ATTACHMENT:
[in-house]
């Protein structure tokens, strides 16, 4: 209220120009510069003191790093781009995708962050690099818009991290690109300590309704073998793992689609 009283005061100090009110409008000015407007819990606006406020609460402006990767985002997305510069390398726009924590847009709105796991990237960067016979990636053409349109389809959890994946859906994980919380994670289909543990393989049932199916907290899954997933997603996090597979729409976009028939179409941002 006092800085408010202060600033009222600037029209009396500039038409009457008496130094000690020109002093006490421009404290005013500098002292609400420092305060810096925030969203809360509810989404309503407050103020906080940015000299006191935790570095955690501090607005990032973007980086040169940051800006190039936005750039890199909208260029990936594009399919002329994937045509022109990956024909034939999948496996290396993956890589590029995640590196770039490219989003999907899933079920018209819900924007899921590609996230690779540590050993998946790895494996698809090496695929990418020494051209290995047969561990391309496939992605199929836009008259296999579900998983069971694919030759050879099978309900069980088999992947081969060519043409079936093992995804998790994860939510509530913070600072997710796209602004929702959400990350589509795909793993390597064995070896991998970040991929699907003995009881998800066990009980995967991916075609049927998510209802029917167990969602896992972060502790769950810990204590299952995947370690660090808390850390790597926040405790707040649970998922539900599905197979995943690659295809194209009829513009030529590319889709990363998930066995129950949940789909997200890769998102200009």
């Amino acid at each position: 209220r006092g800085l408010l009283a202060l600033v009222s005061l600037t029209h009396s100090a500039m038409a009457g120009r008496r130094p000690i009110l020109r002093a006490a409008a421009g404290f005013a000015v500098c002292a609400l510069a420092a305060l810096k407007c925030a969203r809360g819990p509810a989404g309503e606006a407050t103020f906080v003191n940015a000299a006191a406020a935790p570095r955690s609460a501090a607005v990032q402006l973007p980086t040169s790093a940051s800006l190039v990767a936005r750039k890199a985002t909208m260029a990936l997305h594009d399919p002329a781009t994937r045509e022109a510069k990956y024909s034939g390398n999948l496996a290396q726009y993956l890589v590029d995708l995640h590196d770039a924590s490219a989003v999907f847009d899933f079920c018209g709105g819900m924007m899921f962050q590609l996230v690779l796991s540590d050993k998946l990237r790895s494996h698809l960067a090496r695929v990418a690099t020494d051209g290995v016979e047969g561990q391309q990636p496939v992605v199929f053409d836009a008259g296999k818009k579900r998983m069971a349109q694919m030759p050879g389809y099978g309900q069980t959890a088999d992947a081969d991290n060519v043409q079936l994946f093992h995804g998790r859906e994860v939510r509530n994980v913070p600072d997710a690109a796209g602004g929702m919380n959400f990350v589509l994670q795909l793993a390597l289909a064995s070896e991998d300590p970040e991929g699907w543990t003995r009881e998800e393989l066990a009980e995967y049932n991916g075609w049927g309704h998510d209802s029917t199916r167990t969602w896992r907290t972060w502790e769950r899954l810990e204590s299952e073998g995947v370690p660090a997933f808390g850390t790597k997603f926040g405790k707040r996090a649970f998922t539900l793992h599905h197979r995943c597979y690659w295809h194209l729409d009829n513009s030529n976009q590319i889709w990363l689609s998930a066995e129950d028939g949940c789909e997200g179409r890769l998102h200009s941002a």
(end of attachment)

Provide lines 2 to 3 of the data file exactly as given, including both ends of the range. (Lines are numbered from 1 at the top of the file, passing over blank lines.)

């Protein structure tokens, strides 16, 4: 209220120009510069003191790093781009995708962050690099818009991290690109300590309704073998793992689609 009283005061100090009110409008000015407007819990606006406020609460402006990767985002997305510069390398726009924590847009709105796991990237960067016979990636053409349109389809959890994946859906994980919380994670289909543990393989049932199916907290899954997933997603996090597979729409976009028939179409941002 006092800085408010202060600033009222600037029209009396500039038409009457008496130094000690020109002093006490421009404290005013500098002292609400420092305060810096925030969203809360509810989404309503407050103020906080940015000299006191935790570095955690501090607005990032973007980086040169940051800006190039936005750039890199909208260029990936594009399919002329994937045509022109990956024909034939999948496996290396993956890589590029995640590196770039490219989003999907899933079920018209819900924007899921590609996230690779540590050993998946790895494996698809090496695929990418020494051209290995047969561990391309496939992605199929836009008259296999579900998983069971694919030759050879099978309900069980088999992947081969060519043409079936093992995804998790994860939510509530913070600072997710796209602004929702959400990350589509795909793993390597064995070896991998970040991929699907003995009881998800066990009980995967991916075609049927998510209802029917167990969602896992972060502790769950810990204590299952995947370690660090808390850390790597926040405790707040649970998922539900599905197979995943690659295809194209009829513009030529590319889709990363998930066995129950949940789909997200890769998102200009």
């Amino acid at each position: 209220r006092g800085l408010l009283a202060l600033v009222s005061l600037t029209h009396s100090a500039m038409a009457g120009r008496r130094p000690i009110l020109r002093a006490a409008a421009g404290f005013a000015v500098c002292a609400l510069a420092a305060l810096k407007c925030a969203r809360g819990p509810a989404g309503e606006a407050t103020f906080v003191n940015a000299a006191a406020a935790p570095r955690s609460a501090a607005v990032q402006l973007p980086t040169s790093a940051s800006l190039v990767a936005r750039k890199a985002t909208m260029a990936l997305h594009d399919p002329a781009t994937r045509e022109a510069k990956y024909s034939g390398n999948l496996a290396q726009y993956l890589v590029d995708l995640h590196d770039a924590s490219a989003v999907f847009d899933f079920c018209g709105g819900m924007m899921f962050q590609l996230v690779l796991s540590d050993k998946l990237r790895s494996h698809l960067a090496r695929v990418a690099t020494d051209g290995v016979e047969g561990q391309q990636p496939v992605v199929f053409d836009a008259g296999k818009k579900r998983m069971a349109q694919m030759p050879g389809y099978g309900q069980t959890a088999d992947a081969d991290n060519v043409q079936l994946f093992h995804g998790r859906e994860v939510r509530n994980v913070p600072d997710a690109a796209g602004g929702m919380n959400f990350v589509l994670q795909l793993a390597l289909a064995s070896e991998d300590p970040e991929g699907w543990t003995r009881e998800e393989l066990a009980e995967y049932n991916g075609w049927g309704h998510d209802s029917t199916r167990t969602w896992r907290t972060w502790e769950r899954l810990e204590s299952e073998g995947v370690p660090a997933f808390g850390t790597k997603f926040g405790k707040r996090a649970f998922t539900l793992h599905h197979r995943c597979y690659w295809h194209l729409d009829n513009s030529n976009q590319i889709w990363l689609s998930a066995e129950d028939g949940c789909e997200g179409r890769l998102h200009s941002a």